Link: Amazon lost cloud market share to Microsoft in the fourth quarter: KeyBanc

For 4Q2017: “Amazon Web Services had 62 percent market share in the quarter, down from 68 percent a year earlier, KeyBanc’s Brent Bracelin and other analysts wrote in a note on Thursday. Microsoft Azure jumped from 16 percent to 20 percent, and Google’s share increased from 10 percent to 12 percent, they said.”
Original source: Amazon lost cloud market share to Microsoft in the fourth quarter: KeyBanc

Link: Cisco is strengthening its ‘cloud first’ posture

Finally, an explanation of that Cisco/Google partnership:

“CloudCenter is key to the hybrid cloud partnership that Cisco and Google recently announced, where CloudCenter will be used to integrate Google Cloud Platform services with on-premises datacenters. The integrated offering includes Cisco’s Hyperflex hyperconverged infrastructure and Nexus 9k networking. Cisco is also leveraging its networking (CSR) and security (Stealthwatch Cloud) portfolio to ensure a consistent environment across the hybrid cloud. Google’s Kubernetes container runtime uses Apigee to consume and manage APIs, as well as Google’s range of cloud services, including machine learning and visual recognition. The open source Istio service management platform is key to the offering, supported in CloudCenter, providing traffic management, observability, policy enforcement and service identity and security for microservices. There will also be integrations to AppDynamics. Solution engineering efforts are underway, and Cisco and Google are working on predefined statements of work that can be executed by both companies’ direct sales teams and by the partner channels. The joint offering will be fully supported by the Cisco Technical Assistance Center. The Cisco-Google partnership on hybrid cloud is non-exclusive, but Google is working closely with Cisco on the joint engineering work around open hybrid cloud.”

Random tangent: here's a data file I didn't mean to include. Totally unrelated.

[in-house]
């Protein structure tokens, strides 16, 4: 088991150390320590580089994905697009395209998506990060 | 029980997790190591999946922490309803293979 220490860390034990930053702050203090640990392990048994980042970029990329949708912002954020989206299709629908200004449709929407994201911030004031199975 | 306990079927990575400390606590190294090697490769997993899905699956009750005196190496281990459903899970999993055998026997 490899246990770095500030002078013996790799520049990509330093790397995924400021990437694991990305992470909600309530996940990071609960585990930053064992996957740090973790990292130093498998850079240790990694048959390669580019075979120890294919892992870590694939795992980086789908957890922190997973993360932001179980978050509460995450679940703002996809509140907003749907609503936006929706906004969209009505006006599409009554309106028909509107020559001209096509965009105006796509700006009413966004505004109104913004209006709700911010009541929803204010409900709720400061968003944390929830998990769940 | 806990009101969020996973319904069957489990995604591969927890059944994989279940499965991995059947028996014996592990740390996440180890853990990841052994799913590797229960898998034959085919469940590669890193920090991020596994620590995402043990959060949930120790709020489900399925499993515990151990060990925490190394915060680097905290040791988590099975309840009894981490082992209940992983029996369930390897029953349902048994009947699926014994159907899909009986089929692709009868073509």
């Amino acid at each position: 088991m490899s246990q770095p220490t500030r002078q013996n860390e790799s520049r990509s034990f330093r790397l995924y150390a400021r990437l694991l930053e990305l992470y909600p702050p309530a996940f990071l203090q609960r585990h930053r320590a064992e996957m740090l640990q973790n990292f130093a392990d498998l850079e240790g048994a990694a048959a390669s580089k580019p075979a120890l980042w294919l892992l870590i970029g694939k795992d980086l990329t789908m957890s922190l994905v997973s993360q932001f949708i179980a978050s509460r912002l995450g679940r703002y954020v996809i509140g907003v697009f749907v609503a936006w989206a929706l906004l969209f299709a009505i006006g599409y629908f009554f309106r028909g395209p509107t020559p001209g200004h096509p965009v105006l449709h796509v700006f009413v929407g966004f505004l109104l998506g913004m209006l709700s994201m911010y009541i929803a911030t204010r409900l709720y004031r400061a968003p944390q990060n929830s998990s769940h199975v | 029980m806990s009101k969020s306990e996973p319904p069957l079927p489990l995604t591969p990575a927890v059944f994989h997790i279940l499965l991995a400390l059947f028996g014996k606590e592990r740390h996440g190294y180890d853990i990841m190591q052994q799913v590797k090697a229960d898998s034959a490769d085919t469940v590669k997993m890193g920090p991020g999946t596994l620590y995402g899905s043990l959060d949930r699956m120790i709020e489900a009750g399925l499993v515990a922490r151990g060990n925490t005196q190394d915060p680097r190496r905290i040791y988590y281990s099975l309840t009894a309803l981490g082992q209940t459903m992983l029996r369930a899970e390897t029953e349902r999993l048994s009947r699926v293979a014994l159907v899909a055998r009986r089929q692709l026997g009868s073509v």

Original source: Cisco is strengthening its ‘cloud first’ posture

Link: The surprising thing Google learned about its employees — and what it means for today’s students

While I don’t disagree with this kind of ASTOUNDING FINDING, what it usually means that in addition to engineering, it turns out you need these other skills. I sure STEM is necessary, but not sufficient to be a good nerd in corporate America:

“among the eight most important qualities of Google’s top employees, STEM expertise comes in dead last. The seven top characteristics of success at Google are all soft skills: being a good coach; communicating and listening well; possessing insights into others (including others different values and points of view); having empathy toward and being supportive of one’s colleagues; being a good critical thinker and problem solver; and being able to make connections across complex ideas.”
Original source: The surprising thing Google learned about its employees — and what it means for today’s students

Better details on the Cisco/Google partnership around kubernetes and Istio

The cloud initiative combines Google’s de facto standard Kubernetes cluster orchestration platform for managing applications and services across hybrid infrastructure with Cisco’s networking and security expertise. It also leverages Cisco’s push into hyper-converged infrastructure. Along with extending security to application containers and other micro-services, the deal would allow users to monitor application behavior running on hybrid platforms, the partners said.